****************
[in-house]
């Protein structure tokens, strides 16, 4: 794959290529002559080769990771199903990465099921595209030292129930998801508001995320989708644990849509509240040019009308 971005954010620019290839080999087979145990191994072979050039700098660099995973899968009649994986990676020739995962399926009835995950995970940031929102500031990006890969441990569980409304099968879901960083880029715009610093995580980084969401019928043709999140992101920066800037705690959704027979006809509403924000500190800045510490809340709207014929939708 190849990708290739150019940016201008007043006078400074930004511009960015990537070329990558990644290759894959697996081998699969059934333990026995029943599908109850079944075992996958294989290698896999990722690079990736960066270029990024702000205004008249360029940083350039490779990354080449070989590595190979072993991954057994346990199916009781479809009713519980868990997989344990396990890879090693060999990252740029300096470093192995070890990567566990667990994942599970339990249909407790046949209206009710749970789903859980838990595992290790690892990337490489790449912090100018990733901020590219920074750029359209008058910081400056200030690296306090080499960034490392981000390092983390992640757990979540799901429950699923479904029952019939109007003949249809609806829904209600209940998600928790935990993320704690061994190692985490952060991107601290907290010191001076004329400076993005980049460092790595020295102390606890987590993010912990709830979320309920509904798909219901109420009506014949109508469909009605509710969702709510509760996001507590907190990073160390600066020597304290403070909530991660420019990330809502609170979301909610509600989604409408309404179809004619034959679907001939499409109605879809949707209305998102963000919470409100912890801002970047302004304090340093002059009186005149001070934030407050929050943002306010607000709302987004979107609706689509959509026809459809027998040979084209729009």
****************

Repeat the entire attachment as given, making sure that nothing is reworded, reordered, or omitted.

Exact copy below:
[in-house]
């Protein structure tokens, strides 16, 4: 794959290529002559080769990771199903990465099921595209030292129930998801508001995320989708644990849509509240040019009308 971005954010620019290839080999087979145990191994072979050039700098660099995973899968009649994986990676020739995962399926009835995950995970940031929102500031990006890969441990569980409304099968879901960083880029715009610093995580980084969401019928043709999140992101920066800037705690959704027979006809509403924000500190800045510490809340709207014929939708 190849990708290739150019940016201008007043006078400074930004511009960015990537070329990558990644290759894959697996081998699969059934333990026995029943599908109850079944075992996958294989290698896999990722690079990736960066270029990024702000205004008249360029940083350039490779990354080449070989590595190979072993991954057994346990199916009781479809009713519980868990997989344990396990890879090693060999990252740029300096470093192995070890990567566990667990994942599970339990249909407790046949209206009710749970789903859980838990595992290790690892990337490489790449912090100018990733901020590219920074750029359209008058910081400056200030690296306090080499960034490392981000390092983390992640757990979540799901429950699923479904029952019939109007003949249809609806829904209600209940998600928790935990993320704690061994190692985490952060991107601290907290010191001076004329400076993005980049460092790595020295102390606890987590993010912990709830979320309920509904798909219901109420009506014949109508469909009605509710969702709510509760996001507590907190990073160390600066020597304290403070909530991660420019990330809502609170979301909610509600989604409408309404179809004619034959679907001939499409109605879809949707209305998102963000919470409100912890801002970047302004304090340093002059009186005149001070934030407050929050943002306010607000709302987004979107609706689509959509026809459809027998040979084209729009």